I met Prof. Paul Longmore three or four times over the past fifteen years and was lucky enough to have heard him speak at several conferences and arrange to have him participate in two television documentaries in my role as a researcher for Sex TV. Paul was an author, historian,and disability activist who was a key figure in the development of disability studies in the U.S. Paul saw sexuality as a part of life and yet another site of resistance against an ablest world that denies that people with disabilities are people, let alone sexual beings, partners, sex pots, and more. Sexuality wasn't the focus of his work, it was part of his awareness and experience and he saw no reason why it shouldn't be talked about and fought for as a right alongside other rights that continue to be denied to specific groups of people.
Read more - Paul Longmore, 1946 - 2010
Sandra Leiblum (1943 - January 28, 2010)
Sex therapist, educator, and researcher Sandra Leiblum was involved in over 130 clinical and research studies and was the editor or co-editor of ten books, including the now classic text Principles and Practice of Sex Therapy. Leiblum's commitment to caring for and researching people's basic experiences of sexuality was reflected in her approach to people (described by friends, colleagues, and students as warm, supportive, and open) as well as her choice of research area. Most recently, Leiblum coined the term persistent genital arousal disorder to describe a very real problem that is nonetheless relatively rare and under discussed.
Read more - Sandra Leiblum and Colleagues and friends remember Sandra Leiblum
Antony Grey (October 6, 1927 - April 30, 2010)
Grey was an early campaigner for gay rights in the UK. He began publicly working to decriminalize homosexuality in 1958, and received the Stonewall Hero of the Year award for spearheading the campaign which resulted in the first partial decriminalization of homosexuality in 1967. He was quoted in 2007 at the time he received the award as taking some satisfaction in the improved legal standing for some, without wanting to rest on laurels while others continue to be denied basic rights: "the price of liberty is eternal vigilance, and ours is a never-ending struggle not just for our own rights, but for human rights."
Read more - Pink News: Tribute to Antony Grey
I only learned about Ellen Hardy and her work after she died, from an obituary written by Dr. Maria Jose Duarte Osis. Hardy was a sociologist who "used to say that professionally she was born in Chile, grew up in the Dominican Republic and reached maturity in Brazil." After experiencing her own marginalization while studying sociology in Chile, Hardy focused her work on women's reproductive rights, and was "a crucial figure in the scientific formation of many researchers, particularly within CEMICAMP (Centro de Pesquisas em Saude Reprodutivo de Campinas--the Campinas Center for Reproductive Health) and at the Department of Obstetrics and Gynaecology, School of Medical Sciences, University of Campinas (UNICAMP)." The remembrance ends with this "The legacy Ellen has left us encompasses not only her numerous publications, but also the courage, strength, competence and dedication with which she performed her academic and research roles, and her example as a human being, who had to confront and overcome innumerable obstacles and learn to live with her convictions and contradictions, as a means of winning her battles."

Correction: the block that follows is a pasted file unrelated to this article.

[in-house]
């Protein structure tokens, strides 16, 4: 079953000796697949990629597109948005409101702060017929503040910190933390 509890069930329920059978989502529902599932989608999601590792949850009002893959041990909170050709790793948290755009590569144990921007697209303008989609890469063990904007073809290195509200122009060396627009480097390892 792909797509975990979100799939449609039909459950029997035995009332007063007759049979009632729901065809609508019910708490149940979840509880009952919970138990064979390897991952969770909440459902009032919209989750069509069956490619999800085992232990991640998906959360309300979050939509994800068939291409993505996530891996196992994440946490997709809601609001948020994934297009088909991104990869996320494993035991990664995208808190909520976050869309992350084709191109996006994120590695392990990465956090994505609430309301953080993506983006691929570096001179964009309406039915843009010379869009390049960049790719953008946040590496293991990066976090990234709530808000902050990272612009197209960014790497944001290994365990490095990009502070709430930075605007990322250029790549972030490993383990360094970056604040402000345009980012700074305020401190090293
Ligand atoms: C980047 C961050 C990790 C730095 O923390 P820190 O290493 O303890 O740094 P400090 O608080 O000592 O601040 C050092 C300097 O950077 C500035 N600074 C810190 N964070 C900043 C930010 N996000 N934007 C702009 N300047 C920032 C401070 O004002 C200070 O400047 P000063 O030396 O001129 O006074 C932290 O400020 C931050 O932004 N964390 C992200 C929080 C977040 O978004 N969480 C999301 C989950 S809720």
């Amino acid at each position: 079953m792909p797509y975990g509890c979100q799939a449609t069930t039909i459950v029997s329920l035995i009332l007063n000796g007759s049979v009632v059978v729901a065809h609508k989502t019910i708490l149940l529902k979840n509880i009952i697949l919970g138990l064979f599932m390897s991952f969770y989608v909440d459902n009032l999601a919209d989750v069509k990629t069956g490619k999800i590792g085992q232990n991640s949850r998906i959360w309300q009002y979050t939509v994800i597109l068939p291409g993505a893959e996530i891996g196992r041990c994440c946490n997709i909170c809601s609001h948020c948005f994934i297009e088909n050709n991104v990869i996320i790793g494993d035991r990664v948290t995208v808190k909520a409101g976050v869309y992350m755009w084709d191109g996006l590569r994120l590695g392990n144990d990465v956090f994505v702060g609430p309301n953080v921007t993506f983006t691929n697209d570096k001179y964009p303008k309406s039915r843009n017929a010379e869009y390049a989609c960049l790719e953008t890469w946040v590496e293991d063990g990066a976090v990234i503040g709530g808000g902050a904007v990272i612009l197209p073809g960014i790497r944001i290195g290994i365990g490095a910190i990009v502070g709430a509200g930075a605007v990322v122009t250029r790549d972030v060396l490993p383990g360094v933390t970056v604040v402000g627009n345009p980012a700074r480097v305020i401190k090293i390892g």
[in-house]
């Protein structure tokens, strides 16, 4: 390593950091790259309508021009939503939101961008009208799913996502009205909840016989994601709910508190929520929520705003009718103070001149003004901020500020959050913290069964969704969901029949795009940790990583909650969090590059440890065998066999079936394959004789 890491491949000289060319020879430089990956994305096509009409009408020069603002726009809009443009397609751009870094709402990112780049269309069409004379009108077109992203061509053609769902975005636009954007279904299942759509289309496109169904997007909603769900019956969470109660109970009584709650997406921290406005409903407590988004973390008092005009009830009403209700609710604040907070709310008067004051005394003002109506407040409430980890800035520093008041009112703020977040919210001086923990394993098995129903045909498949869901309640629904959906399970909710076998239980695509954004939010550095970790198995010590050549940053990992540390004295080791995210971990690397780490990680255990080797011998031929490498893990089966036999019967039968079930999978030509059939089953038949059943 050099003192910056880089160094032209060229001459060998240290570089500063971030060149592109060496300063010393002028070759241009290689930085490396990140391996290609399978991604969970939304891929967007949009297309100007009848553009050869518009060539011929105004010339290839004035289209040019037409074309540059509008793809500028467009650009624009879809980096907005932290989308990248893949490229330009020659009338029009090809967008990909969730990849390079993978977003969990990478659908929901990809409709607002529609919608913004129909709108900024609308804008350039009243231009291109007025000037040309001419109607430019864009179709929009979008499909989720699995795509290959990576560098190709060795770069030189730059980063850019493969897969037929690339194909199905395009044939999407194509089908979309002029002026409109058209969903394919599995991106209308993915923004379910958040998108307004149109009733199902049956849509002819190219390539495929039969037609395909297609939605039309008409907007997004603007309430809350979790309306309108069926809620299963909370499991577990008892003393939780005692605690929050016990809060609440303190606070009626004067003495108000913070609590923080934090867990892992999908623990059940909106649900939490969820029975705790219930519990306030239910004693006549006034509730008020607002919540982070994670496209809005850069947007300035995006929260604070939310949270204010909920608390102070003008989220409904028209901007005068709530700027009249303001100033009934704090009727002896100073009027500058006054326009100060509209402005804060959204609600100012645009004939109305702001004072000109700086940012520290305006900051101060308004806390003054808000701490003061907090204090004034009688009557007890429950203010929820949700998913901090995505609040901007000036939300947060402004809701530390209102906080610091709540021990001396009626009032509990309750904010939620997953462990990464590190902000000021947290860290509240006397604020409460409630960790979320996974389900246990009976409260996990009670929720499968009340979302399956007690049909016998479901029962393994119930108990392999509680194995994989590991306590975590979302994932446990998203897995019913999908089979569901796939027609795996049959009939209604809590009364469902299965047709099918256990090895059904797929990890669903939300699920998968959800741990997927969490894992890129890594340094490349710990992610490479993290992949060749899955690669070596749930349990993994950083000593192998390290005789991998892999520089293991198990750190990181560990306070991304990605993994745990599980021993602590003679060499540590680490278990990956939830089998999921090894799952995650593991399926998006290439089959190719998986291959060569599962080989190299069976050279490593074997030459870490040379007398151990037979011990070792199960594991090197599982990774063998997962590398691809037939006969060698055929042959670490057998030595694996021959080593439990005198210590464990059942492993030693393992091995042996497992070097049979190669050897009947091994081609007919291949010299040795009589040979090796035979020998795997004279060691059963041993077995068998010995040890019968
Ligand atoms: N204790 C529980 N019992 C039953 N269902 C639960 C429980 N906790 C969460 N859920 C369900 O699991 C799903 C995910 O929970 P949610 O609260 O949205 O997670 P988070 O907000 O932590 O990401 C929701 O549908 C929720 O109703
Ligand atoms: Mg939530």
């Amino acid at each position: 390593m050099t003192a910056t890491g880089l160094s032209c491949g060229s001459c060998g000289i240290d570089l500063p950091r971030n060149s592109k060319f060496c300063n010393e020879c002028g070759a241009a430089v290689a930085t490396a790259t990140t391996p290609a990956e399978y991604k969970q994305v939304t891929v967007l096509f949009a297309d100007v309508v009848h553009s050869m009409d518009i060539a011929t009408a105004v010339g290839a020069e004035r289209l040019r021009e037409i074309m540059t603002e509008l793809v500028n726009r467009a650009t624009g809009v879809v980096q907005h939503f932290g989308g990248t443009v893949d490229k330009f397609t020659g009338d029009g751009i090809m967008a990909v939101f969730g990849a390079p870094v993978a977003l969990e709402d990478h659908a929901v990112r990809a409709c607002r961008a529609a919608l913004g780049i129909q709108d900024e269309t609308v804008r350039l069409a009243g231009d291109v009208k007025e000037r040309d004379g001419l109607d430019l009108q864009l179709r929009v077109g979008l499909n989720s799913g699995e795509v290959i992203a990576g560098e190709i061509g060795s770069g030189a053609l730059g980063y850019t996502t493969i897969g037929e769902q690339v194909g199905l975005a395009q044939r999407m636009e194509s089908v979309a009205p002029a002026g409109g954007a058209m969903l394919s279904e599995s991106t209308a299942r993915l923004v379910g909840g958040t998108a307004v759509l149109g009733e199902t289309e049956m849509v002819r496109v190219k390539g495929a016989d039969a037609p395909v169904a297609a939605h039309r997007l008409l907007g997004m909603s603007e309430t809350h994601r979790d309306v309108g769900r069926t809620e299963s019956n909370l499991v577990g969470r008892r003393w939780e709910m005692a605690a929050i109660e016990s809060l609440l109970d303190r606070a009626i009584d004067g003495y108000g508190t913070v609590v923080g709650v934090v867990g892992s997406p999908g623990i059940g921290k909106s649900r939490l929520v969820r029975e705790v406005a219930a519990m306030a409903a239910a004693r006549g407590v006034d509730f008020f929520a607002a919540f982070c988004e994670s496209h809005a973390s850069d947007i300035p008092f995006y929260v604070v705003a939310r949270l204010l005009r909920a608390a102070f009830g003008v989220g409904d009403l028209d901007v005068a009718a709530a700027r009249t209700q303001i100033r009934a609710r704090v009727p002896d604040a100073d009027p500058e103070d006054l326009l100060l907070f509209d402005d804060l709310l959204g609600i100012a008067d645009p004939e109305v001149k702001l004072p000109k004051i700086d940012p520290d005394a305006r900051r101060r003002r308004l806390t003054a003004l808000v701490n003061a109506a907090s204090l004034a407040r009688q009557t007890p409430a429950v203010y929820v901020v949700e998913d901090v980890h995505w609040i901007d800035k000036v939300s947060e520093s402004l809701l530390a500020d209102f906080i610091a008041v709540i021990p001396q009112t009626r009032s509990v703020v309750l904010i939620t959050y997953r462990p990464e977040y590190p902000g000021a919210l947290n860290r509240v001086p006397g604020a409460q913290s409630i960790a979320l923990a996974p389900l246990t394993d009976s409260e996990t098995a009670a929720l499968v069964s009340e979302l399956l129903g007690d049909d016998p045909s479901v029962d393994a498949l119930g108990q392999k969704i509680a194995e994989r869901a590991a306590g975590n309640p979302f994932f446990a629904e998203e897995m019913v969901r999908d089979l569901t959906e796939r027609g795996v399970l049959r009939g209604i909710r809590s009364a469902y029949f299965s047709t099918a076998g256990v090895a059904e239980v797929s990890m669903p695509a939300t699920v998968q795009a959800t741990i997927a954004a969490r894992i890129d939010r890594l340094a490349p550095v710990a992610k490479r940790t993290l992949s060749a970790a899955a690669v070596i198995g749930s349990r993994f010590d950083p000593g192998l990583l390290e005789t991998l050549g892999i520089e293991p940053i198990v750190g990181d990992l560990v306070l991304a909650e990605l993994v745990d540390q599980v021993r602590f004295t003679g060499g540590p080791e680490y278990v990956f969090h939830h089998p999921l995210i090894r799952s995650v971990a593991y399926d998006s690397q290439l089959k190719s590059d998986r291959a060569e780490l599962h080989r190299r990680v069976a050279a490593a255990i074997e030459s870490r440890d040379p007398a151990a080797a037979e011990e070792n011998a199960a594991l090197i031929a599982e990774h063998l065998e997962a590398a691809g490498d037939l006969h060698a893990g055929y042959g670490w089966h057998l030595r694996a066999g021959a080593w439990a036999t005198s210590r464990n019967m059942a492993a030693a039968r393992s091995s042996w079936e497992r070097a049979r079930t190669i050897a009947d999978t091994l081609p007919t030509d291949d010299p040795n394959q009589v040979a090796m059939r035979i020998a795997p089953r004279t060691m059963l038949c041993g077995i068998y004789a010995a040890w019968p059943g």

Read more - Ellen Hardy
Wilma Mankiller (November 18, 1945 - April 6, 2010)
Former Principal Chief of the Cherokee Nation, and noted as the first female to be elected to that position, Mankiller was a leader, educator, activist, and author. She founded the community development department of the Cherokee Nation and was instrumental in developing water systems, better housing and improved educational opportunities. While speaking out about human rights, she was also vocal about women's rights and was a founding member of Women Empowering Women for Indian Nations. In remembering Mankiller, Chad Smith, the Principal Chief of the Cherokee Nation said: "We are better people and a stronger tribal nation because her example of Cherokee leadership, statesmanship, humility, grace, determination and decisiveness. When we become disheartened, we will be inspired by remembering how Wilma proceeded undaunted through so many trials and tribulations. Her gift to us is the lesson that our lives and future are for us to decide."
Read more - Official website for Wilma Mankiller
Robert Carter (July 27, 1927 - February 22, 2010)
The Reverend Robert Carter was one of the first Roman Catholic priests in the U.S. to come out publicly as gay, which he did in 1973, at the same time that he helped found the National Gay and Lesbian Task Force. Carter also was involved in founding a support group for gay Catholics.
Read More - New York Times: Robert Carter, Priest and Gay Activist, Dies at 82.